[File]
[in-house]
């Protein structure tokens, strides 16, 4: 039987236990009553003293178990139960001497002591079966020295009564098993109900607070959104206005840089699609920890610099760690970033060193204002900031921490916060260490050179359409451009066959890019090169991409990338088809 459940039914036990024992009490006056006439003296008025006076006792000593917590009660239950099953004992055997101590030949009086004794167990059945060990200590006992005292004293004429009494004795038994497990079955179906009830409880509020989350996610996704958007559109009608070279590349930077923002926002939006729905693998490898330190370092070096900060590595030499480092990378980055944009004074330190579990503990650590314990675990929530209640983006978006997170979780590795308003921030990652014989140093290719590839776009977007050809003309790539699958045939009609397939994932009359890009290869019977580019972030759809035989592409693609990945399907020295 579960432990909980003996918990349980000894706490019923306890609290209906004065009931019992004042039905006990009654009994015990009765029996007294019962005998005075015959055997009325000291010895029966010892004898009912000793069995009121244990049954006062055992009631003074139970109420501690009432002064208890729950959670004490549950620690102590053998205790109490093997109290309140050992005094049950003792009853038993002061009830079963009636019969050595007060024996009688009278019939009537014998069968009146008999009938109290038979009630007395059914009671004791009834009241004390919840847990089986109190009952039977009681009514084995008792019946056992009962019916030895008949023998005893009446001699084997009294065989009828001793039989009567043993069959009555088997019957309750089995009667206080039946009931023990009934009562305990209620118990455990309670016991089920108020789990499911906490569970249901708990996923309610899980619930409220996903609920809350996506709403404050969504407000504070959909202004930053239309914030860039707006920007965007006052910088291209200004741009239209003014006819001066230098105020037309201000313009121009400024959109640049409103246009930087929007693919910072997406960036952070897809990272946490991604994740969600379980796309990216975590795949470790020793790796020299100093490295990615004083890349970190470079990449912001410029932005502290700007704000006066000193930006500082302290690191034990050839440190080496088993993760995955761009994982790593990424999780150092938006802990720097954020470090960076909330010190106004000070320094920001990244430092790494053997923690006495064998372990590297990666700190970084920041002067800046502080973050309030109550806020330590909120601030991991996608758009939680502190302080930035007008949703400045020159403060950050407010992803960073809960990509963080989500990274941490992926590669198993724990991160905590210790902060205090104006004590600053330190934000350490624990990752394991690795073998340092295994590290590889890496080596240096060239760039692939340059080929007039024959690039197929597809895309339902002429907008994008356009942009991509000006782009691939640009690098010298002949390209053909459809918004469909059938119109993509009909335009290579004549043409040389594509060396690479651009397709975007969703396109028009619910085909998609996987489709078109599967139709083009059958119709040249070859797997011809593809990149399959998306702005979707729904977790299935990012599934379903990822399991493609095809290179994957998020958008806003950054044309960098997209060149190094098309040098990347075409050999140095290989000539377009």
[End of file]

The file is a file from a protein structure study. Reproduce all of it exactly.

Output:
[in-house]
């Protein structure tokens, strides 16, 4: 039987236990009553003293178990139960001497002591079966020295009564098993109900607070959104206005840089699609920890610099760690970033060193204002900031921490916060260490050179359409451009066959890019090169991409990338088809 459940039914036990024992009490006056006439003296008025006076006792000593917590009660239950099953004992055997101590030949009086004794167990059945060990200590006992005292004293004429009494004795038994497990079955179906009830409880509020989350996610996704958007559109009608070279590349930077923002926002939006729905693998490898330190370092070096900060590595030499480092990378980055944009004074330190579990503990650590314990675990929530209640983006978006997170979780590795308003921030990652014989140093290719590839776009977007050809003309790539699958045939009609397939994932009359890009290869019977580019972030759809035989592409693609990945399907020295 579960432990909980003996918990349980000894706490019923306890609290209906004065009931019992004042039905006990009654009994015990009765029996007294019962005998005075015959055997009325000291010895029966010892004898009912000793069995009121244990049954006062055992009631003074139970109420501690009432002064208890729950959670004490549950620690102590053998205790109490093997109290309140050992005094049950003792009853038993002061009830079963009636019969050595007060024996009688009278019939009537014998069968009146008999009938109290038979009630007395059914009671004791009834009241004390919840847990089986109190009952039977009681009514084995008792019946056992009962019916030895008949023998005893009446001699084997009294065989009828001793039989009567043993069959009555088997019957309750089995009667206080039946009931023990009934009562305990209620118990455990309670016991089920108020789990499911906490569970249901708990996923309610899980619930409220996903609920809350996506709403404050969504407000504070959909202004930053239309914030860039707006920007965007006052910088291209200004741009239209003014006819001066230098105020037309201000313009121009400024959109640049409103246009930087929007693919910072997406960036952070897809990272946490991604994740969600379980796309990216975590795949470790020793790796020299100093490295990615004083890349970190470079990449912001410029932005502290700007704000006066000193930006500082302290690191034990050839440190080496088993993760995955761009994982790593990424999780150092938006802990720097954020470090960076909330010190106004000070320094920001990244430092790494053997923690006495064998372990590297990666700190970084920041002067800046502080973050309030109550806020330590909120601030991991996608758009939680502190302080930035007008949703400045020159403060950050407010992803960073809960990509963080989500990274941490992926590669198993724990991160905590210790902060205090104006004590600053330190934000350490624990990752394991690795073998340092295994590290590889890496080596240096060239760039692939340059080929007039024959690039197929597809895309339902002429907008994008356009942009991509000006782009691939640009690098010298002949390209053909459809918004469909059938119109993509009909335009290579004549043409040389594509060396690479651009397709975007969703396109028009619910085909998609996987489709078109599967139709083009059958119709040249070859797997011809593809990149399959998306702005979707729904977790299935990012599934379903990822399991493609095809290179994957998020958008806003950054044309960098997209060149190094098309040098990347075409050999140095290989000539377009």